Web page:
the cure for 'Programmer Art'

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No code! Yep, no code in today's post. Instead I'm going to highlight a very handy resource, one that anyone building a game will find handy...



This is the Open Game Art FAQ. If you've got a question that you think should be here, head over to our Contact form and drop us a line.

Please read our content submission guidelines before posting art.


Aren't there other sites out there like this?

Yes and no.

There are plenty of other sites out there, but they aren't necessarily conducive to finding good game art that can be used legally in open source games. To be a good source for this kind of content, a site should be:

  • Human-edited for quality
  • Clear about licensing, so that you're sure any art on the site can legally be used in a Free/Open Source game or other program
  • Have firm ground rules about what can be submitted

Some art sites serve as places where artists can post their work and get critiques. While some of these artists are willing to license their work out in a way that's compatible with free/open source software, it can be very difficult to find art that's appropriately licensed.

Other sites provide sprites for use, but they allow people to contribute sprites that have been "ripped" from games, and are therefore in violation of copyright.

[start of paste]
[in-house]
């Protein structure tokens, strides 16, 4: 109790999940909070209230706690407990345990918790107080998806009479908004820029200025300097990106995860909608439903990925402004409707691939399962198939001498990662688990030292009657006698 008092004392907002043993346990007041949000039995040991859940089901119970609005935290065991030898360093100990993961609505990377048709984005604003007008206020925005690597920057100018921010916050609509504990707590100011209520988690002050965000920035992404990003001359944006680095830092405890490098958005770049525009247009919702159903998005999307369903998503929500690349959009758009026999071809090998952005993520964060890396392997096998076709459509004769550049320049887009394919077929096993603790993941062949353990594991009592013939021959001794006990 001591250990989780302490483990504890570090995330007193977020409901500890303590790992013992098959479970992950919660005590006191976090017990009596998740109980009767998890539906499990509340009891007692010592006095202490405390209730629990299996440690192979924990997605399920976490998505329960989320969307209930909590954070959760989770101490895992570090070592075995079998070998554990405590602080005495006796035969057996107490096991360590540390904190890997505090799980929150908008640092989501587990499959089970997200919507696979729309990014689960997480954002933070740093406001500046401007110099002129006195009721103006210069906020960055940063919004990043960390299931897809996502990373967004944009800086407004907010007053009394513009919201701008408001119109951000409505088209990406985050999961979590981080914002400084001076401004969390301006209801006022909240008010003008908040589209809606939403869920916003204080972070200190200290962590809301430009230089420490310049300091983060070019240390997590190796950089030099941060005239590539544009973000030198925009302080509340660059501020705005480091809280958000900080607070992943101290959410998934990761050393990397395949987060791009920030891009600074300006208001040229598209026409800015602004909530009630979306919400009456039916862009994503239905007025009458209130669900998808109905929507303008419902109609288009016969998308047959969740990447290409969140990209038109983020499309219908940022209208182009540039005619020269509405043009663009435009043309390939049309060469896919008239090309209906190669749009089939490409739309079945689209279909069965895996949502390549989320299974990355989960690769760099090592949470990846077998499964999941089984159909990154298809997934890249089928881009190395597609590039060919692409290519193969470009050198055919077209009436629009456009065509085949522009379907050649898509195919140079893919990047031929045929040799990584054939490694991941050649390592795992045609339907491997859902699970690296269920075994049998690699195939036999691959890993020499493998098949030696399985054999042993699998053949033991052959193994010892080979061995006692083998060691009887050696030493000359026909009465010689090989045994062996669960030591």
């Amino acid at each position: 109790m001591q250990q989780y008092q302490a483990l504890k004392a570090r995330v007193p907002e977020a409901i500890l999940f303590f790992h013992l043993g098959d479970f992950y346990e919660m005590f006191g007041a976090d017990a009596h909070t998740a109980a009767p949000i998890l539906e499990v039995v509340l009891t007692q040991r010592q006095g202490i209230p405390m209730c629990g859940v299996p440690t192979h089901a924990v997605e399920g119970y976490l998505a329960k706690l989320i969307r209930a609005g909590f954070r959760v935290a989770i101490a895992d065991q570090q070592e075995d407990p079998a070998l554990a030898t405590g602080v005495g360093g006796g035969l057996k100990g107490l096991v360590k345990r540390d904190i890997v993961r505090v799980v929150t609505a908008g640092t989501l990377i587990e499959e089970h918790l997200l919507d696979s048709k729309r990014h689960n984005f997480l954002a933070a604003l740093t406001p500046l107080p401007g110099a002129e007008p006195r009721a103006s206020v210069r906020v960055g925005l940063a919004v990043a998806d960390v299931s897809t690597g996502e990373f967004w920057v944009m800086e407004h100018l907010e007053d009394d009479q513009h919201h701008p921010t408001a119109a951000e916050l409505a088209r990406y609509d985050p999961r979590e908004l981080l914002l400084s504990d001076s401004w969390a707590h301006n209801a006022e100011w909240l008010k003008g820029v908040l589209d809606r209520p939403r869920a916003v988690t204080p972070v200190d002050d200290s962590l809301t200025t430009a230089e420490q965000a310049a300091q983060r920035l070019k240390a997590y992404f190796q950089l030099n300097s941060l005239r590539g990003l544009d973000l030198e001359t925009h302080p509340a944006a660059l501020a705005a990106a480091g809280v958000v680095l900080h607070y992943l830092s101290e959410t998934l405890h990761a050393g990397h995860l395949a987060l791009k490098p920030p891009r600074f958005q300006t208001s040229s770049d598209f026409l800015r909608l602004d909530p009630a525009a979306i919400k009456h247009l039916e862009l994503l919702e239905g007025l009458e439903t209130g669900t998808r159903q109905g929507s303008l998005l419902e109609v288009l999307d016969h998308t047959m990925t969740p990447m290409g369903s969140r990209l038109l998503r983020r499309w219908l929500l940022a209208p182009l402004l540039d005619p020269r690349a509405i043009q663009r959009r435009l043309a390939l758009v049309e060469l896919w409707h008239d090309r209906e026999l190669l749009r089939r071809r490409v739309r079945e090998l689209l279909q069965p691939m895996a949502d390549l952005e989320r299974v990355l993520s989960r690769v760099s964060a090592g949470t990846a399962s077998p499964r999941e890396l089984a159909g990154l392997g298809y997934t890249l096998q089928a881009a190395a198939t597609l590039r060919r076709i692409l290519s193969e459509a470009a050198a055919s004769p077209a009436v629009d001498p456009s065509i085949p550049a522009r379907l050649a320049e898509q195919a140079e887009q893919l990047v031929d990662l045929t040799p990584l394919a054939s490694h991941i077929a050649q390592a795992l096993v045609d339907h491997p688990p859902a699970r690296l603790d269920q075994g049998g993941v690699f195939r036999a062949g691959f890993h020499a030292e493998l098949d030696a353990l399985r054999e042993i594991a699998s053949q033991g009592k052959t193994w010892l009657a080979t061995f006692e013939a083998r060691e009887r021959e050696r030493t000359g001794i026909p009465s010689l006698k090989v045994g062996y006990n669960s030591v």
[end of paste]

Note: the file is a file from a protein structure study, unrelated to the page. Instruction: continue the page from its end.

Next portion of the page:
Finally, it should be noted that Free Art Search provides a massive index of a lot of art that already exists in Free/Open Source projects and is a great place to go if you're searching for open art.

What's the purpose of this site?

If you've ever browsed Free/Open Source game sites (such as The Linux Game Tome, you'll notice that a fairly significant number of the games available suffer from what's lovingly referred to as 'programmer art'. There are, of course, some notable exceptions to this, but it's clear that, for an open source game to produce good art, it has to become large and popular enough to attract artists.

Unfortunately, many fun and well-designed games never reach this point and are thus stuck with placeholder art, which ultimately detracts from their appeal and popularity. Furthermore, it's not unheard of for open source projects to rip their placeholder art from commercial games, which is illegal and could conceivably result in a lawsuit.

The purpose of this site is to provide a solid (and hopefully ever-expanding) variety of high quality, freely licensed art, so that free/open source game developers can use it in their games.

What do the licenses mean? I'm a commercial (closed-source) game developer. Can I use this art?

It depends on the license(s) the art is released under. Technically all of the art on this site is legal for use in commercial projects -- however, some of the licenses require you to distribute the source code of your entire project for free, and allow others to distribute the source for free as well. Here is a quick overview of the licenses and what they mean for commercial, closed-source developers. Disclaimer: I am not a lawyer, and this is not legal advice. Read the licenses carefully and consult your legal department before including any of this art in non-open-source or commercial software.



Art, music, sound, 2d, 3d, it's all here and it's all available for you, right now!

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